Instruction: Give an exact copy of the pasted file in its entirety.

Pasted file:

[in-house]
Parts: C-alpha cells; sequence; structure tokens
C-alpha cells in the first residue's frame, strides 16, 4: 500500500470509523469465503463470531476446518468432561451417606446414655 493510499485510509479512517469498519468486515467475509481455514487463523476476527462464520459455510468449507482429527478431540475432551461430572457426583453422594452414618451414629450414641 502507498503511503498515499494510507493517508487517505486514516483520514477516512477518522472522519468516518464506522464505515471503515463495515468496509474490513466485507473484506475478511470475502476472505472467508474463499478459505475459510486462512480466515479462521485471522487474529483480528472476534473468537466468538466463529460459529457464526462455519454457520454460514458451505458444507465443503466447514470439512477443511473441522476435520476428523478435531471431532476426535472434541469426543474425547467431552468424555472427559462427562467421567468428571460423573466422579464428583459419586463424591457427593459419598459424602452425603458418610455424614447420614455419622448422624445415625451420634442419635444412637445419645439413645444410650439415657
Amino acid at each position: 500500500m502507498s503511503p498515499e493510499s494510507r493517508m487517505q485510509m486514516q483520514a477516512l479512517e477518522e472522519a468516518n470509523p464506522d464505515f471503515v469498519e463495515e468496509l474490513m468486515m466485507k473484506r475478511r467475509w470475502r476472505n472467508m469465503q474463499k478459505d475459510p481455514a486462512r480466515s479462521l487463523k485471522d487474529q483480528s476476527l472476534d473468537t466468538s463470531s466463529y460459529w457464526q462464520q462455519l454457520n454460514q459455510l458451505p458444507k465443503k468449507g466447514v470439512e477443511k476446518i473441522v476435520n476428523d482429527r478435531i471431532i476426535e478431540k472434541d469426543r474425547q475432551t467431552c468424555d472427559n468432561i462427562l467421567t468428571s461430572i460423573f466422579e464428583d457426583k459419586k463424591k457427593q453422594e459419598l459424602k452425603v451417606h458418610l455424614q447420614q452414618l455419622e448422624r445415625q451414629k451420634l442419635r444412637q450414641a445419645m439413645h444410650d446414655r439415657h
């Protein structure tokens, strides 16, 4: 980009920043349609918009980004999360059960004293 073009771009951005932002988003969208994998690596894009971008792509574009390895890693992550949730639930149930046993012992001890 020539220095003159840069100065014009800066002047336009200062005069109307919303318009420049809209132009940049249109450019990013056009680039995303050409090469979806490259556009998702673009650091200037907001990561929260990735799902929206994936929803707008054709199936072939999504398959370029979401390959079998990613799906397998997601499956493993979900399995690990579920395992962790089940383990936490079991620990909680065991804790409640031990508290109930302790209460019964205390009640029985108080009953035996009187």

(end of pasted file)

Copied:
[in-house]
Parts: C-alpha cells; sequence; structure tokens
C-alpha cells in the first residue's frame, strides 16, 4: 500500500470509523469465503463470531476446518468432561451417606446414655 493510499485510509479512517469498519468486515467475509481455514487463523476476527462464520459455510468449507482429527478431540475432551461430572457426583453422594452414618451414629450414641 502507498503511503498515499494510507493517508487517505486514516483520514477516512477518522472522519468516518464506522464505515471503515463495515468496509474490513466485507473484506475478511470475502476472505472467508474463499478459505475459510486462512480466515479462521485471522487474529483480528472476534473468537466468538466463529460459529457464526462455519454457520454460514458451505458444507465443503466447514470439512477443511473441522476435520476428523478435531471431532476426535472434541469426543474425547467431552468424555472427559462427562467421567468428571460423573466422579464428583459419586463424591457427593459419598459424602452425603458418610455424614447420614455419622448422624445415625451420634442419635444412637445419645439413645444410650439415657
Amino acid at each position: 500500500m502507498s503511503p498515499e493510499s494510507r493517508m487517505q485510509m486514516q483520514a477516512l479512517e477518522e472522519a468516518n470509523p464506522d464505515f471503515v469498519e463495515e468496509l474490513m468486515m466485507k473484506r475478511r467475509w470475502r476472505n472467508m469465503q474463499k478459505d475459510p481455514a486462512r480466515s479462521l487463523k485471522d487474529q483480528s476476527l472476534d473468537t466468538s463470531s466463529y460459529w457464526q462464520q462455519l454457520n454460514q459455510l458451505p458444507k465443503k468449507g466447514v470439512e477443511k476446518i473441522v476435520n476428523d482429527r478435531i471431532i476426535e478431540k472434541d469426543r474425547q475432551t467431552c468424555d472427559n468432561i462427562l467421567t468428571s461430572i460423573f466422579e464428583d457426583k459419586k463424591k457427593q453422594e459419598l459424602k452425603v451417606h458418610l455424614q447420614q452414618l455419622e448422624r445415625q451414629k451420634l442419635r444412637q450414641a445419645m439413645h444410650d446414655r439415657h
């Protein structure tokens, strides 16, 4: 980009920043349609918009980004999360059960004293 073009771009951005932002988003969208994998690596894009971008792509574009390895890693992550949730639930149930046993012992001890 020539220095003159840069100065014009800066002047336009200062005069109307919303318009420049809209132009940049249109450019990013056009680039995303050409090469979806490259556009998702673009650091200037907001990561929260990735799902929206994936929803707008054709199936072939999504398959370029979401390959079998990613799906397998997601499956493993979900399995690990579920395992962790089940383990936490079991620990909680065991804790409640031990508290109930302790209460019964205390009640029985108080009953035996009187």